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  1. Mediation standards: Survey Feedback Trending Concerns

  2. “Because there are no standards at this time, anyone can hang out their shingle and call themselves a mediator. Ridiculous.” • “Colorado is far behind other states” • 28/50 states have comprehensive statewide standards for any mediator wishing to be recognized by courts • Of the 22 states who DO NOT have comprehensive statewide standards, 9 states have standards for family/children issue mediations

  3. Do you Support a requirement of a criminal background check for court referred mediators? YES - 87.9% NO – 12.1% “To date it has not presented a problem” “Overkill” “Not sure what it would prove, or rule out…” • “To make sure that those involved in the judicial process are to the greatest extent ethical and professional” • “I believe it will add integrity, credibility and validity to the process” • “To ensure that mediators have not been convicted of an offense that creates concerns about that mediator’s possible misuse of information gained in mediation” • “This is a position of trust and neutrality and referred by the court – makes sense”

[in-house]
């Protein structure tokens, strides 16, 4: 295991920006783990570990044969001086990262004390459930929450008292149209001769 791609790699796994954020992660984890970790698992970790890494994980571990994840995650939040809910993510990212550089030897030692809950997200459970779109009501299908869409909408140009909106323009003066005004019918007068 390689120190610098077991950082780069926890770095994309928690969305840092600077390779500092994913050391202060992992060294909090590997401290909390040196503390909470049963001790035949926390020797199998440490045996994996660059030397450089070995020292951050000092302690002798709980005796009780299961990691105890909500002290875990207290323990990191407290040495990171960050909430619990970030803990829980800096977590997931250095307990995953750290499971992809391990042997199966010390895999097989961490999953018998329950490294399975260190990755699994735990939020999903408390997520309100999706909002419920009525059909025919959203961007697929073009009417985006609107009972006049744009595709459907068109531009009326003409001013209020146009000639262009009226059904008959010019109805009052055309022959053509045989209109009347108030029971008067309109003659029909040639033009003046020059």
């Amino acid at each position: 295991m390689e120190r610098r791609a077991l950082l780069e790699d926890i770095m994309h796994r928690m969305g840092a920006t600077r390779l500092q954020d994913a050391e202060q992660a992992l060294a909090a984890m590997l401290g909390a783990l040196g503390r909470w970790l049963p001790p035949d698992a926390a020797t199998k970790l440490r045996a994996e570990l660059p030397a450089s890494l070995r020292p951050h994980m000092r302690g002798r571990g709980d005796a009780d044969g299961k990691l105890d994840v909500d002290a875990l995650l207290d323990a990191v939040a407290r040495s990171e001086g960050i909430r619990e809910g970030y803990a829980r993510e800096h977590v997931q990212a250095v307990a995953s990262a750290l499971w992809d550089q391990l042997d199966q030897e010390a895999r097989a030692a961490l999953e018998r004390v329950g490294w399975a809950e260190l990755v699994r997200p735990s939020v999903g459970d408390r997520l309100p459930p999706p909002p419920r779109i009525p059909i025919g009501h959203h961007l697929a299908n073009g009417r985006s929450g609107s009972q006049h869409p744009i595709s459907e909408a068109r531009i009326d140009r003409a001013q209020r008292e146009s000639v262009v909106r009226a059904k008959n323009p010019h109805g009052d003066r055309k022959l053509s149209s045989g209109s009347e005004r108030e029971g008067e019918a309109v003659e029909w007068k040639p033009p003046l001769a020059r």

4. Do you believe the state of Colorado should require minimum standards (including a criminal background check) for mediators in court referred cases? “If mediators want the courts, attorneys and the public to consider mediation a profession rather than just something done by volunteers, minimum standards should exist. If mediators are one of the few contacts pro se litigants have with the court system, mediators need to meet minimal standards. This is a consumer protection issue and an access to justice issue.”

  5. Do you support the two year provisional period allowing for inclusion of practitioners by proof of training OR a form signed by court? Yes – 69.9% No - 30.1% “There should be no exception to the 40 hour training.” “I don’t understand the point of this, as a judge I don’t want to vouch for a mediator.” “I think you are giving a hall pass to those who have never believed mediation training was of value – meaning they don’t believe the process is credible or worth learning. Therefore they will continue to engage in behavior that may or may not be mediation – it is a disregard to the process they represent to have knowledge.” • “Provisional period to grandfather current practitioners needed” • “Without such a “grandfather” clause, some jurisdictions may not have qualified mediators. I am somewhat concerned about the provision for a judge or administrator to sign off on a mediator’s experience. How would they know?” • “Seems like a reasonable transition step” • “This would allow everyone who is currently practicing mediation to be included on the list. This is a fair method.”